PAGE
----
Don't Laugh at the Latte Factor - The Broke Professional

Don’t Laugh at the Latte Factor

If you need this every day, then you don’t value money.

Some personal finance concepts will live on forever. Pay Yourself First is one of them. Debt Snowball is another one. And of course from uncle Dave Ramsey himself, “Live like no one else so you can live like no one else.”

But the one I want to talk about today is the Latte Factor. It’s a term that has been in the personal finance lexicon for over a decade now, but it is still somehow a polarizing subject.

David Bach first officially introduced the Latte Factor in his book The Automatic Millionaire. This was actually the first personal finance book I ever read and sparked my interest in the subject. A really good book for people at any stage in their finances.

In the book he talked about the ability to give up spending money on something and redirecting that money into savings. The example he gave was of giving up your daily latte. Thus, the Latte Factor.

The numbers are actually pretty amazing. Say you spend $4 every day on a delicious latte. (I worked at Starbucks for years so I know there are many people who do this.) Now instead of spending $4 every day on a drink, take that money and put it into an investment account.

Here’s what happens. If you put that daily $4 into a retirement account that gives you a modest 6% return, you will have $1,547.60 in one year. Not bad at all!

But if you keep doing it, the numbers get crazy. After 5 years, you’ll have $8,723.97. 10 years? $20,398.60. How about we jump to 40 years? How about you have $239,509.62! Just from giving up your little $4 addiction, you can rack up thousands of dollars pretty fast.

So why do so many people have a problem with the Latte Factor?

Overly Sensitive Coffee Lovers

Like I mentioned before, I worked at Starbucks during high school and college. It was at a new store in the mall and from the day it opened, it was packed every day. To say Americans are addicted to coffee is an understatement.

I would see the same people come in day after day for an expensive coffee and a pastry. This would easily be $7 a day. And this was 15 years ago. Starbucks is more expensive and this country is more addicted to sugary coffee and snacks.

So there certainly is a large part of the population that spends close to $10 a day at expensive coffee houses. (By the way, a daily $10 habit can turn into almost $600,000 after 40 years at a 6% growth rate).

And after reading criticisms about the Latte Factor, most people just seem to be mad at the idea of taking away their lattes. They say if you enjoy your lattes and they make you happy, keep them! Don’t let some cold financial guru tell you to stop your habit.

These people are not looking at the big picture. It’s not just lattes that are a candidate for the chopping block (which they should be since most lattes have unholy amounts of sugar). It’s anything you buy that isn’t essential and doesn’t bring you happiness.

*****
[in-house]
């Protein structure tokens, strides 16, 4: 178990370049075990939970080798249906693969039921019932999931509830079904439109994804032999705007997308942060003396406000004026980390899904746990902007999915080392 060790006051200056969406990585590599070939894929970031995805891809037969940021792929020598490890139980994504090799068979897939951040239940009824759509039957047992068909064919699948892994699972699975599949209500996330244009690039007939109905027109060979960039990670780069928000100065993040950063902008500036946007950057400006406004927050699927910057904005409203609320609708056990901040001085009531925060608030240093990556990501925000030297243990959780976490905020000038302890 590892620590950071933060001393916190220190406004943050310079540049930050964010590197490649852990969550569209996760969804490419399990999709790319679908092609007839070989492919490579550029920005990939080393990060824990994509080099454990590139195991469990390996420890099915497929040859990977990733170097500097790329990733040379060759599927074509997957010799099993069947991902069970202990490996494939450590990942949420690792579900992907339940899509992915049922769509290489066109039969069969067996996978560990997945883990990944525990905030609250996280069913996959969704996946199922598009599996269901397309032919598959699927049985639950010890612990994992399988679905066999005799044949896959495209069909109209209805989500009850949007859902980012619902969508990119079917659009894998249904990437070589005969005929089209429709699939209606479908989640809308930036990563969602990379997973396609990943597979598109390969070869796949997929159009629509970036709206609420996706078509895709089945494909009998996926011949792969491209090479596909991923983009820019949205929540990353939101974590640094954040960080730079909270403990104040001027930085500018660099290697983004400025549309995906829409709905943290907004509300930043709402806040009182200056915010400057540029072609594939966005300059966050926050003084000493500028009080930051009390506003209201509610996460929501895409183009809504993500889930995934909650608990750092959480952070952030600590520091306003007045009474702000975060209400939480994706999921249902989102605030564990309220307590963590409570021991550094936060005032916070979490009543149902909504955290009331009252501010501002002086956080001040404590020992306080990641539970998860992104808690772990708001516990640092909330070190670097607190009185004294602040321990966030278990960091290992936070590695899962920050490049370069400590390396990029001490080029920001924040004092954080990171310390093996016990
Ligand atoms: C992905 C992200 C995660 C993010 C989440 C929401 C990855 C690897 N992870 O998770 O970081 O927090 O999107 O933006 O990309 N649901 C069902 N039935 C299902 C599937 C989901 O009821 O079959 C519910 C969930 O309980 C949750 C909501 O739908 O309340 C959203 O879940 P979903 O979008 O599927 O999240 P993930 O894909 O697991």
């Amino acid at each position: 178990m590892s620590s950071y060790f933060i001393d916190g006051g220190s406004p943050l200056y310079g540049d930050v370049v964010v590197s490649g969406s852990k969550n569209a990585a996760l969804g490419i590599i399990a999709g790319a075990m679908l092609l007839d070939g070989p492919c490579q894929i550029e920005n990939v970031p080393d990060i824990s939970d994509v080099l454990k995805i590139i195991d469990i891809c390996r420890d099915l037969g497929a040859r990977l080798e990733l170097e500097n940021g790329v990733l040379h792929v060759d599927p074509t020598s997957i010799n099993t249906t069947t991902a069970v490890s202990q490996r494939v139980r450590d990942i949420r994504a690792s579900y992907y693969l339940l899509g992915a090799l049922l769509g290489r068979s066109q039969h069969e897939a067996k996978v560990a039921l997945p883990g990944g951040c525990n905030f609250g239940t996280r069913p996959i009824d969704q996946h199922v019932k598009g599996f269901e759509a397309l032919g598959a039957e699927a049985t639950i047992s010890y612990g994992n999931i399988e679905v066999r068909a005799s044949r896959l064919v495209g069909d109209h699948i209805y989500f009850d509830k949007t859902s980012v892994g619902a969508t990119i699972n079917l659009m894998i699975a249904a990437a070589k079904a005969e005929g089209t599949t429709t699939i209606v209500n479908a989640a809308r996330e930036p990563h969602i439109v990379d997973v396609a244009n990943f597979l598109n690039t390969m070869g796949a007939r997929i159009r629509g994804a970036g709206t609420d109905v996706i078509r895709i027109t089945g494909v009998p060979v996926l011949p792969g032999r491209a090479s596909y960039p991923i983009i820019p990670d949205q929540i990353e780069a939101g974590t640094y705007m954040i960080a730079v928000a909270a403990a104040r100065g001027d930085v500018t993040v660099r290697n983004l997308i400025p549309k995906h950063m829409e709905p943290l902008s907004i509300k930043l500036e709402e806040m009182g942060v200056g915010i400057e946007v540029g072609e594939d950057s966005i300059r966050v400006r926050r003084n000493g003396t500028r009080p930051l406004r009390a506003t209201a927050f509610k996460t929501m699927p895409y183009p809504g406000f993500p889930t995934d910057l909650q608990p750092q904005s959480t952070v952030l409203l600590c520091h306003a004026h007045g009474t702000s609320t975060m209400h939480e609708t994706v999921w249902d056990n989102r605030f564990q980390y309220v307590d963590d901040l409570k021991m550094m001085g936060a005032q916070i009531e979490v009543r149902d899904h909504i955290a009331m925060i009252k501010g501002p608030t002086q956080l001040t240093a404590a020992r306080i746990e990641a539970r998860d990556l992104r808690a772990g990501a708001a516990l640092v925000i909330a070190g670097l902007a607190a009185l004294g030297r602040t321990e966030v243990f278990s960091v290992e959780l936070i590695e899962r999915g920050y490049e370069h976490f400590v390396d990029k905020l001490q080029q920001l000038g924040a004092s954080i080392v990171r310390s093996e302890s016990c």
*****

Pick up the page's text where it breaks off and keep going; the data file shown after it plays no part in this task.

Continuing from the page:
Let’s make a list: cigarettes, alcohol, donuts, expensive cell phone plans, expensive car loans, fancy groceries, fancy shaving cream, movie theater food, airplane food, soda, bank fees, non-library books, barely used gym memberships, and so on.

Long enough list for you? Most people have many little expenses like this. Imagine cutting just half of them out and putting it towards your investment plan? I hate the saying, but you’d definitely be living your best life!

Conclusion

If drinking an over-caffeinated beverage spiked with sugar every day really makes you happy, don’t let David Bach or anyone else say you can’t have it. Just realize that you love lattes and high blood sugar more than money and continue to feed the addiction.

But try to look outside yourself and find out what non essential expenses you can cut or minimize. Once you can do this, funnel that savings right into your investment accounts and watch your wealth grow year after year with the additional latte flavored rocket fuel.

And with today’s technology, it’s easier than ever. When you pass by the coffee shop and have the urge to scarf down that overpriced scone, just pull out your smartphone.

Simply sign into your investment account, transfer that $5 from your checking account, and walk away with a smile knowing you are fueling your wealth and some billionaire CEO.

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Comments

  1. I may be able to credit my slightly early retirement to the fact that my small city/town had no Starbucks, or any other drive through coffee shop. You can’t find avocado toast here either. Hardly any decent restaurants, it’s like heaven for an aggressive saver, nearly zero temptation!

    • That’s a nice little perk of living in a small town. Unfortunately for those who live near big cities, these temptations are everywhere!

  2. I love coffee, but I hate overpriced coffee. I’ll drop by a Starbucks once or twice a year (usually PSL season) and that’ll be my fill.

    • There are so many cheaper ways to have coffee without stepping into starbucks. The fact that their stores are everywhere and it still is kind of a status symbol keeps customers streaming in. The thought of spending hundreds of dollars every month for coffee boggles my mind.

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